One of FAIR's main goals was to take what had been a marginalized progressive media critique (found in the then-undercirculated books of Noam Chomsky and Ed Herman, or in Alex Cockburn's columns) and push that critique into the faces of mainstream journalists. Amerika helped us get known. I soon appeared in national TV debates.
When we launched Extra!, our friends who worked inside national news outlets put dozens of copies inside bathrooms. We mailed copies free to hundreds of mainstream journalists—whether they subscribed or not (which might be called spam today).
Jeff Cohen debating Pat Buchanan on CNN.
For PR heft, we quickly assembled an "Advisory Board" that included prominent journalists, media critics, and activists such as Chomsky, Ben Bagdikian, Jessica Mitford, Studs Terkel, Adam Hochschild, Allen Ginsberg, Dolores Huerta, Frances Moore Lappé, and Rev. Joseph Lowery.
In the 1990s, FAIR would gain acclaim for taking on Rush Limbaugh and Fox News, but right-wing media were far less powerful in the mid-1980s. Our focus in the early years was on "prestige" news outlets—those seen as sanctuaries of objective, fact-based journalism.
Shaming elite media
In October 1987, we devoted a 16-page special issue to elite media's Reagan-friendly distortions about the Sandinista revolution, followed a few months later with a devastating 18-point "Questionnaire for the New York Times on its Central America Coverage" (Extra!, 1–2/88). The chapter-and-verse document, which was special-delivered to Times editors, exposed systemic bias—asking why, for example, assassinations of progressive leaders in El Salvador or Honduras received far less prominent coverage than the brief detention of right-wing oppositionists in Nicaragua.
In a written response and in a public debate at Columbia University, Times editors referred to our questionnaire as an "indictment." That was one Times assessment whose accuracy we couldn't challenge.
FAIR's study of ABC's Nightline (Extra!, 1–2/89) found that Ted Koppel's four most frequent guests were Henry Kissinger, Alexander Haig, Elliott Abrams, and Jerry Falwell.
In our efforts to budge mainstream news outlets, it soon became clear to us that shaming them (especially in other mainstream forums) was often a more effective tactic than persuasion. When FAIR launched, the most prestigious U.S. TV news show was Ted Koppel's "Nightline" on ABC. In the first of many systematic and impactful studies, FAIR published an analysis of 40 months of "Nightline"'s guestlist (Extra!, 1–2/89), which exposed blatant pro-conservative and pro-militarist biases, and the exclusion of female guests and people of color.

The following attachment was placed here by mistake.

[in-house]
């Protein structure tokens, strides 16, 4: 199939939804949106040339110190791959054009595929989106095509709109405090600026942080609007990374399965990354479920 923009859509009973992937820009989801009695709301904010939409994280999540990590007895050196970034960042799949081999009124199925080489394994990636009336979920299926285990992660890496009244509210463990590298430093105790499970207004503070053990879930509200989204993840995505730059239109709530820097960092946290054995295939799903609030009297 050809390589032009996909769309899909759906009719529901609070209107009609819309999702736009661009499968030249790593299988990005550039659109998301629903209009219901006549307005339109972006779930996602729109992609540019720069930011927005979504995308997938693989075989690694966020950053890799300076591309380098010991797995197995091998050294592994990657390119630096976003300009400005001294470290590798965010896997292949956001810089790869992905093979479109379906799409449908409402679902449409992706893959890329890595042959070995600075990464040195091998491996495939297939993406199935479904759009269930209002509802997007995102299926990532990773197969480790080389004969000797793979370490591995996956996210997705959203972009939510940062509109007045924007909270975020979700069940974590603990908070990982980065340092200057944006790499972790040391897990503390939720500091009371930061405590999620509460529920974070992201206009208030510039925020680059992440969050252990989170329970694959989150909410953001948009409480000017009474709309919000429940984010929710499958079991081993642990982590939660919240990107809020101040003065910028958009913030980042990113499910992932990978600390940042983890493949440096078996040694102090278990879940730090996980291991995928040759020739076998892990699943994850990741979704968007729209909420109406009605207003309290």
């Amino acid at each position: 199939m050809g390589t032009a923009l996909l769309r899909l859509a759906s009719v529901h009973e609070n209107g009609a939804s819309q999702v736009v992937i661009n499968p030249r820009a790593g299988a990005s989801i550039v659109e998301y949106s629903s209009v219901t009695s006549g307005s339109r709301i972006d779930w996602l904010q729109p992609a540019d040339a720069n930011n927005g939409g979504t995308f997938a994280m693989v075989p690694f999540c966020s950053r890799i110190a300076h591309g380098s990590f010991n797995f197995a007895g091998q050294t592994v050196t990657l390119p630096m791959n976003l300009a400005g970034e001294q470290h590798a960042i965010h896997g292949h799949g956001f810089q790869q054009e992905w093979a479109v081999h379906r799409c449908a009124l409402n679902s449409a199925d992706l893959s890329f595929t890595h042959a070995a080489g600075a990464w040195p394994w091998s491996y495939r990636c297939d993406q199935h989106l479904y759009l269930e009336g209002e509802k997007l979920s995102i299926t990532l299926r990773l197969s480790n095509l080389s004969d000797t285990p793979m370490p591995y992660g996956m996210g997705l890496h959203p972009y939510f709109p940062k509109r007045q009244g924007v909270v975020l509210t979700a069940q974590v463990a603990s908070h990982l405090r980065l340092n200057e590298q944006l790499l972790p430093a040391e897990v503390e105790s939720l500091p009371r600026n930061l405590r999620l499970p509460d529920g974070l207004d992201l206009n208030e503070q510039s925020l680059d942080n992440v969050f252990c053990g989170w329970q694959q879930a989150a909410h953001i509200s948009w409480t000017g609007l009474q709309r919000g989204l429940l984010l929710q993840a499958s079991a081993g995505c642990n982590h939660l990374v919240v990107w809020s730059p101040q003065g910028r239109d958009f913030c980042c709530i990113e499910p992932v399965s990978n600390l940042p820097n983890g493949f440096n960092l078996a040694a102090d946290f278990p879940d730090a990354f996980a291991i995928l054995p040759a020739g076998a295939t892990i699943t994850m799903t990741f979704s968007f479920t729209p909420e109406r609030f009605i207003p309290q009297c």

Our study received strong coverage in hundreds of dailies. A mainstream African-American columnist took to referring to "Nightline" as "Whiteline." A Pennsylvania daily published a photo of Koppel interviewing Kermit the Frog, with the sarcastic caption: "Ted Koppel makes a rare appearance with a member of a minority group on 'Nightline.'"
Still critiquing after all these years
It's been more than two decades since I left FAIR's staff. Every day, I beam like a proud papa at the brilliant work FAIR churns out—online, in Extra!, on CounterSpin. When I'm on the road lecturing, I still run into activists who boast of having "every issue of Extra! from the beginning."
To this day, people still mistakenly thank me for the latest first-rate critique from FAIR. Sometimes I correct their misimpression that I have a hand in FAIR's great work 35 years later. Sometimes I don't. But all the time, I tell FAIR's many fans to do three things: Spread the word, join the battle, and donate.
This content originally appeared on Common Dreams - Breaking News & Views for the Progressive Community and was authored by Jeff Cohen.